People don’t hire connections when they need a lawyer. Instead, they look to relationships, to people they know and trust...
If you’re like many lawyers, you’re on LinkedIn. You’ve got a profile, and you use the platform to push out blog posts, articles, and news about your firm. Maybe you have a few hundred connections, maybe a few thousand. Maybe you’ve developed some new relationships on the network. Maybe – if you’re one of the lucky few – you’ve landed work that traces back to your presence and activity.
But if you’re like most lawyers, you might still wonder how to transform LinkedIn into a business development tool. How to generate meaningful opportunities that will increase your chances of additional representations. How to build value from participation in the world’s largest online professional network? Here are five ways to get started:
1. Plan your route.
Much as a GPS directs you through an unfamiliar city, a written plan will guide you to meaningful results from your new approach to LinkedIn.
Identifying what you hope to achieve and how you intend to do it will ensure that you’re strategic about the time you devote to the network, that your effort is focused on activities and people most likely to lead to success. Your plan doesn’t need to be complicated, reviewed by a committee, or account for every possible contingency that could arise.
...all you really need are some realistic objectives
In fact, all you really need are some realistic objectives, a list of action items, some notion of what it looks like when you’ve achieved your goals, like “generate two new opportunities in the next 12 months” and “make 10 new connections in the utilities industry” and “spend 30 minutes a day identifying and sharing small business news.”
2. Become a resource
LinkedIn is a great tool for sharing information with the people you know. Whether you post your own work, articles and blog posts written by others, or news and developments relevant to your clients and potential clients, a well-curated LinkedIn feed is a source of knowledge for those you are trying to reach, positioning you as a thought leader while providing real value to your contacts.
...a well-curated LinkedIn feed is a source of knowledge for those you are trying to reach
What’s more, regular posts of relevant information keeps you top-of-mind with your connections and, due to the way LinkedIn’s algorithms work, ensures more of them see the items in your feed.
3. Analyze the data
Thanks to LinkedIn’s built-in analytics reports, you can see who’s reading your posts, who’s sharing them, who’s finding value in that which you put online. That’s extremely useful: getting insight and real-time feedback on the topics that are most important to the people you’re trying to reach is critical to knowing whether or not your posts are resonating with that audience. LinkedIn makes that easy to do, and you should study the data regularly to ensure that you’re connecting with the people who matter most to your success.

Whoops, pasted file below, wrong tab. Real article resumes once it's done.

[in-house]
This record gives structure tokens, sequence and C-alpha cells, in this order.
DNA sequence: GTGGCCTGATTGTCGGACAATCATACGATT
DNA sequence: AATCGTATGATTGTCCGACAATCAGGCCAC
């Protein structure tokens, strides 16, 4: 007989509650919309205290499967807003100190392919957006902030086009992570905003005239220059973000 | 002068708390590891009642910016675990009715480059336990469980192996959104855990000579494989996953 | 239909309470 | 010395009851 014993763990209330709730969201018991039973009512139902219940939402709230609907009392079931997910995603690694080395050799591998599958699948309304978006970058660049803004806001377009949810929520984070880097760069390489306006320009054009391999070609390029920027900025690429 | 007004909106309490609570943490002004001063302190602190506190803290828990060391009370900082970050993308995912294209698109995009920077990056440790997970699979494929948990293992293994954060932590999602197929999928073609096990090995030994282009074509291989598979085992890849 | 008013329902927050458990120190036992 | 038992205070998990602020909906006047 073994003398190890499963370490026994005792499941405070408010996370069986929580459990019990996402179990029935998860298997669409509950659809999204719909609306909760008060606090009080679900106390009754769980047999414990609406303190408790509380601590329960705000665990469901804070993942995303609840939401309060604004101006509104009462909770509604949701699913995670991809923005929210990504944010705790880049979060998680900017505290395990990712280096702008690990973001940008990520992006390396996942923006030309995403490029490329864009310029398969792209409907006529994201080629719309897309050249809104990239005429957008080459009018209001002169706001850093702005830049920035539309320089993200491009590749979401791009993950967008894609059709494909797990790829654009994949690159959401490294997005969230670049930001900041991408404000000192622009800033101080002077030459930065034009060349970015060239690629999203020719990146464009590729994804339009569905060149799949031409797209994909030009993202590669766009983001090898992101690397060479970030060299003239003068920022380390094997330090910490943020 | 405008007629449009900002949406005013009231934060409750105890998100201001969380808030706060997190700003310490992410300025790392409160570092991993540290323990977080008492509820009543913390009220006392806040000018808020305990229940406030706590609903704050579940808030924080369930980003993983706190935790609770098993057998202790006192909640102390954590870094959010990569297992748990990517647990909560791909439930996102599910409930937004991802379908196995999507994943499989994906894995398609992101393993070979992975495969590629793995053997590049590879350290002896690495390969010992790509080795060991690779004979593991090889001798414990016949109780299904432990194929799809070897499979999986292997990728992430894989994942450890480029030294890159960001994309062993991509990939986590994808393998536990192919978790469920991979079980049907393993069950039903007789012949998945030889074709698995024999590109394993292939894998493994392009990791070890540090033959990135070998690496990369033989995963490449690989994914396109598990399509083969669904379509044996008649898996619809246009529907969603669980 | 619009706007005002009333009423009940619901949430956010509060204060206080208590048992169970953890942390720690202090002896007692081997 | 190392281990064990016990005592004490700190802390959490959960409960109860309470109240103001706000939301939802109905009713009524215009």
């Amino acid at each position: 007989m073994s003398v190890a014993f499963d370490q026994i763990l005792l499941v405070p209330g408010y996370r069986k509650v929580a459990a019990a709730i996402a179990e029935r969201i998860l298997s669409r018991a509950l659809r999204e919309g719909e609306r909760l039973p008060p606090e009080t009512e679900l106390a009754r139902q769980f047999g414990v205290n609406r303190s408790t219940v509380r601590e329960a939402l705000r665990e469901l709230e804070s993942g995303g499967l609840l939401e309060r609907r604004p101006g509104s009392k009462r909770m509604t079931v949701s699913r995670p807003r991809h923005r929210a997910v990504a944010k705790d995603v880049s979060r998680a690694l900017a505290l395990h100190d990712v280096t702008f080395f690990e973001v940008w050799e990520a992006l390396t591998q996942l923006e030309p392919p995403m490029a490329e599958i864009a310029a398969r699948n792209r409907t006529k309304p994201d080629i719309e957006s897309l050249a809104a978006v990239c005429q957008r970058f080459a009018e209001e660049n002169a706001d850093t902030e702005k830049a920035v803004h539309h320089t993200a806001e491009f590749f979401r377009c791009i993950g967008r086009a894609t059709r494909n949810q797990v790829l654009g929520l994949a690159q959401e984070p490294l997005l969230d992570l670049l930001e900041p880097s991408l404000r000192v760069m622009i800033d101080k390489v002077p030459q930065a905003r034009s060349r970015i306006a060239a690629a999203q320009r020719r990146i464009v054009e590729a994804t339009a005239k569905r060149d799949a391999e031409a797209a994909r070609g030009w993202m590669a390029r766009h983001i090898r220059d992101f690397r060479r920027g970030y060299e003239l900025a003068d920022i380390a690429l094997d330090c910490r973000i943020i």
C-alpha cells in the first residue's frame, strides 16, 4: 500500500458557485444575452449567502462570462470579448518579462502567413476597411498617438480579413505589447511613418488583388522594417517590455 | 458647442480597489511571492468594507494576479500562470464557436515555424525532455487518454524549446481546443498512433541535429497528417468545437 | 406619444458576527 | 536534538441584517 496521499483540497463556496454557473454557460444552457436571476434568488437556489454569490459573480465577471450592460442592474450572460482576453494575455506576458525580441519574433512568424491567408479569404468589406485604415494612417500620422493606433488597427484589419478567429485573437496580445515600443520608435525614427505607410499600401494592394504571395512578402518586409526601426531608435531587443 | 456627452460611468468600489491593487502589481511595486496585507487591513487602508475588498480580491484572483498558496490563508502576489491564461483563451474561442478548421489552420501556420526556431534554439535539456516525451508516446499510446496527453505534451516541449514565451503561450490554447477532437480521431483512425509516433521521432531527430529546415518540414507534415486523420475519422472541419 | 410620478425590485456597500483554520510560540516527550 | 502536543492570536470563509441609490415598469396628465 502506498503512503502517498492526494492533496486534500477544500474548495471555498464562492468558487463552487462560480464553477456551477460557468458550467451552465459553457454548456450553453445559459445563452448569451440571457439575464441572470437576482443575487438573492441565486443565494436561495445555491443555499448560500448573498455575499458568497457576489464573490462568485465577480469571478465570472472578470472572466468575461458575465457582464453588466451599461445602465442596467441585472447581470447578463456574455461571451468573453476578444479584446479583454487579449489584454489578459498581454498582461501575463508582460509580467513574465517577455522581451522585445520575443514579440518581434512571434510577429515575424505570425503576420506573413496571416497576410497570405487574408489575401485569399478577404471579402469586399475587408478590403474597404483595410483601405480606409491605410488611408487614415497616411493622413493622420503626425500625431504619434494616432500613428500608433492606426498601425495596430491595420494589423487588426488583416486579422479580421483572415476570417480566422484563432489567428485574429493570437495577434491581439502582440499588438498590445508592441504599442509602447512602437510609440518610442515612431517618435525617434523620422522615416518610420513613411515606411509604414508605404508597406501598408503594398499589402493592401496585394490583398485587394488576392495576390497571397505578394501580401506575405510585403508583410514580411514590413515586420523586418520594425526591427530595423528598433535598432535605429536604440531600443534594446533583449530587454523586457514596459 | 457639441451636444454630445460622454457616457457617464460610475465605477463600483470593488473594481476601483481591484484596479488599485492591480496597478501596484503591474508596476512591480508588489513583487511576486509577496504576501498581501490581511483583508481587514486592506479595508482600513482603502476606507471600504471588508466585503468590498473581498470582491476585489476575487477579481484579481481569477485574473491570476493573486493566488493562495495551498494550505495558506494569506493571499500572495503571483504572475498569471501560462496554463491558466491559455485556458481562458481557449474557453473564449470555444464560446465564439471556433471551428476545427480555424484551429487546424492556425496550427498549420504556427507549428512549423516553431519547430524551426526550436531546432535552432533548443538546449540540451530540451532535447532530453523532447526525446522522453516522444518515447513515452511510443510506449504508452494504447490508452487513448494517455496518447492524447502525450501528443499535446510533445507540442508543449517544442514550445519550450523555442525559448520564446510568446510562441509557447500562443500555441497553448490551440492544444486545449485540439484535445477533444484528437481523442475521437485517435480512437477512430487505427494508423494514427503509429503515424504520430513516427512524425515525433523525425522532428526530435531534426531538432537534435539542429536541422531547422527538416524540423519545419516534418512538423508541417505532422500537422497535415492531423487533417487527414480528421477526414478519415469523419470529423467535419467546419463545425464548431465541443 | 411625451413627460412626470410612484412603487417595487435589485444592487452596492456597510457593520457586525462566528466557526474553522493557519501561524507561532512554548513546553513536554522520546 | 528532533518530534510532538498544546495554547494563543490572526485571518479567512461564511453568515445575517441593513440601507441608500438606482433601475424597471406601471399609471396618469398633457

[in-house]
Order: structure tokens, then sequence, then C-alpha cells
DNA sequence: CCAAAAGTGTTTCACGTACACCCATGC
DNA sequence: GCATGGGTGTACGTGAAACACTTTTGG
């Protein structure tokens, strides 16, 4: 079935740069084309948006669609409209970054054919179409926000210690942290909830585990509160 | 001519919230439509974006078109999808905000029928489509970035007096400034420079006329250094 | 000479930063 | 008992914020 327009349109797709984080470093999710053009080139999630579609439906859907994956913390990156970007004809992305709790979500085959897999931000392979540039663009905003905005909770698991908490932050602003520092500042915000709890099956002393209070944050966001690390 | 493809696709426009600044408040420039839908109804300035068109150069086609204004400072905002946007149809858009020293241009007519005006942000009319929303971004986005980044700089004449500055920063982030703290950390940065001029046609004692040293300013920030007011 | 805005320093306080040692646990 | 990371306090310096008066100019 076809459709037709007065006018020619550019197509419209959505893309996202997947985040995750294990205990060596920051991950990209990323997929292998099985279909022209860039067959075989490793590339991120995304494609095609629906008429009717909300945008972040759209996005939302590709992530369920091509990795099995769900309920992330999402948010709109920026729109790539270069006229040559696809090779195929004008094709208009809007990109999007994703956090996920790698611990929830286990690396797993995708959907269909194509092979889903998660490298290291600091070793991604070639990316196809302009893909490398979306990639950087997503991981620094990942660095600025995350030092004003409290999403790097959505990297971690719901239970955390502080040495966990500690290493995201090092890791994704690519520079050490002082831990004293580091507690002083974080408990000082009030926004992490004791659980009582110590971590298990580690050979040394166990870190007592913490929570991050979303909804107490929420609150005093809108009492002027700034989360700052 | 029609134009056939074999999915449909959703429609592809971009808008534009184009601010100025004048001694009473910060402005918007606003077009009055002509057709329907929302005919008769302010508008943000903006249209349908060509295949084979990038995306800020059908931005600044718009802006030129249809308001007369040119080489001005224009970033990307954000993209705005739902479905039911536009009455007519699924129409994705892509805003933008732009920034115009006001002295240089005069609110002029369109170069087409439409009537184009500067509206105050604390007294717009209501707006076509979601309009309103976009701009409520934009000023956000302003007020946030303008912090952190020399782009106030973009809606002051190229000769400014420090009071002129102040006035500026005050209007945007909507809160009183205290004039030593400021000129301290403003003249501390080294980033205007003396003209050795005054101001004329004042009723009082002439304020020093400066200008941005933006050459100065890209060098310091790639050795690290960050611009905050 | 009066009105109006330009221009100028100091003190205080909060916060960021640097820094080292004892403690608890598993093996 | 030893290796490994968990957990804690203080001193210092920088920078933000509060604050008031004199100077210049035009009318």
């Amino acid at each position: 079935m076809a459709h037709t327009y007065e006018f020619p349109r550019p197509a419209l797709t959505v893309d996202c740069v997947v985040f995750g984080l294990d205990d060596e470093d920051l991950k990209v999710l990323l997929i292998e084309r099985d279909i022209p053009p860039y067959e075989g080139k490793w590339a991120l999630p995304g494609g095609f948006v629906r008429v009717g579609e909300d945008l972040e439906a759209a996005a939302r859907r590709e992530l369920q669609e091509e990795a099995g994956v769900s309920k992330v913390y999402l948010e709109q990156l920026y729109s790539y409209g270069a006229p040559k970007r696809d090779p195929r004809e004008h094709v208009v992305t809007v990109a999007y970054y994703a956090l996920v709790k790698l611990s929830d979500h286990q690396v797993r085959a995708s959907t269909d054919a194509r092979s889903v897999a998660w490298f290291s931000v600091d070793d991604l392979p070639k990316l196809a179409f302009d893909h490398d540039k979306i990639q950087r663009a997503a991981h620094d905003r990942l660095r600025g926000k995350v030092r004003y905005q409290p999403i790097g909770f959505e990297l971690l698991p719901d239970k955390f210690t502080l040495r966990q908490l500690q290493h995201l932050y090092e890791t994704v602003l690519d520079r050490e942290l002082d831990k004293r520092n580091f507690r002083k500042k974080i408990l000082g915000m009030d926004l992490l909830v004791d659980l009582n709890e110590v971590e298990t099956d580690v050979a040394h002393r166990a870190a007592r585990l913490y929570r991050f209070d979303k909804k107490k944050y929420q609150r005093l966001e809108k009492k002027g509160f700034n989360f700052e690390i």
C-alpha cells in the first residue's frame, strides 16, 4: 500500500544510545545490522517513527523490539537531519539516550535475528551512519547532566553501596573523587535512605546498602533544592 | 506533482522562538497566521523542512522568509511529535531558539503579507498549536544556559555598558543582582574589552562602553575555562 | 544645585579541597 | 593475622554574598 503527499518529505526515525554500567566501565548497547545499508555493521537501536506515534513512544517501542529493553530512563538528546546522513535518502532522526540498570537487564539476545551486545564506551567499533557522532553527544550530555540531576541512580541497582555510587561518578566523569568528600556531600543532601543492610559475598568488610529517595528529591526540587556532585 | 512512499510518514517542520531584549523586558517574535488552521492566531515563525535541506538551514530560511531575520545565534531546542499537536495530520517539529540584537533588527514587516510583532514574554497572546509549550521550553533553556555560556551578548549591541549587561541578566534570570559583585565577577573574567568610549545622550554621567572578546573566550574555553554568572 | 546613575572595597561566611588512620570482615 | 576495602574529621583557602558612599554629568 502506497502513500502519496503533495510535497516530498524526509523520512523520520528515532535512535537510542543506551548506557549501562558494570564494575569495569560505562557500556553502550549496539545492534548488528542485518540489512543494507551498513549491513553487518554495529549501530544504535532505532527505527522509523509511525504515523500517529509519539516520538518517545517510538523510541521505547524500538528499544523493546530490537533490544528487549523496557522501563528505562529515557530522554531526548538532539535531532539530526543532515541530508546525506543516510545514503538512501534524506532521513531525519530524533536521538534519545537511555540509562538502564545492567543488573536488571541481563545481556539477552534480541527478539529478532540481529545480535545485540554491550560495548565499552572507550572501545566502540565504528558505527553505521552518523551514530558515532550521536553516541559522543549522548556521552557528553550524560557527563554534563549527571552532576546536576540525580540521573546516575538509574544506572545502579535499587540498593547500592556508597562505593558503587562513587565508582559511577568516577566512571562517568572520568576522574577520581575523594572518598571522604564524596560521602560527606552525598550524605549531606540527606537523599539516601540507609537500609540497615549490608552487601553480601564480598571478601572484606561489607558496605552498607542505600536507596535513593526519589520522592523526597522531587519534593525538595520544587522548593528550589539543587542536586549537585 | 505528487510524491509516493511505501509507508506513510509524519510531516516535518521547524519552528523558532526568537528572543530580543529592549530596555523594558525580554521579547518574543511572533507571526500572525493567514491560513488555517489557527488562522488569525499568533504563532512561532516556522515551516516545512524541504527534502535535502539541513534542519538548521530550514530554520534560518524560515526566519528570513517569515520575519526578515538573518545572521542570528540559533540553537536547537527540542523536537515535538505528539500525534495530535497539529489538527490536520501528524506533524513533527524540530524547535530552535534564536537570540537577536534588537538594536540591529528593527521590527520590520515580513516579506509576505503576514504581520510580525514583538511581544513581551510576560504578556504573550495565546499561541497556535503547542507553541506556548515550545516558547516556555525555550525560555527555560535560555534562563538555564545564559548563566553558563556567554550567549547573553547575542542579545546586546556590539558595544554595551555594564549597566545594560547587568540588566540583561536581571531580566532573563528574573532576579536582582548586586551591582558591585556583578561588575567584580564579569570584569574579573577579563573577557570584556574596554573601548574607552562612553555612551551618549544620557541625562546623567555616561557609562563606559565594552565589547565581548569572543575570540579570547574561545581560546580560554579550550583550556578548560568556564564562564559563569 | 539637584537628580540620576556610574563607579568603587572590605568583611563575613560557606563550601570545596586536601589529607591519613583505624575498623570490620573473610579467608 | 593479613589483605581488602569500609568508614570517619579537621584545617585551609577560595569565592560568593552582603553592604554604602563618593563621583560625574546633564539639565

4. Establish meaningful connections
There are more than 500 million users already on LinkedIn. That means that most of your existing clients are already there, that most of the people you know professionally are already there, and that most of the people who are going to give you work in the future are already on LinkedIn too. But you’re never going to meet them if you don’t actively go out and find them. So make it a habit to spend time actively cultivating your network, looking for people you’d like to know, sending connection requests, and following up with those who have reached out to you. Isn’t that how you develop a useful network in the real world?
5. Turn contacts into relationships
People don’t hire connections when they need a lawyer. Instead, they look to relationships, to people they know and trust. Accordingly, you’ll be most successful at generating business opportunities from LinkedIn when you treat your connections as potential relationships.
Put another way: It’s great to have 1,000 connections on LinkedIn, but it’s even better to have 20 meaningful relationships with people who know you, who appreciate your personality, your work, your experience. People who will recommend you and send opportunities your way. And, if you’re lucky, people who will hire you.
[Lance Godard has spent three decades within the legal profession, in-house and as a consultant, helping lawyers and practice groups grow their book of business. Connect with him on LinkedIn and follow his new work on JD Supra.]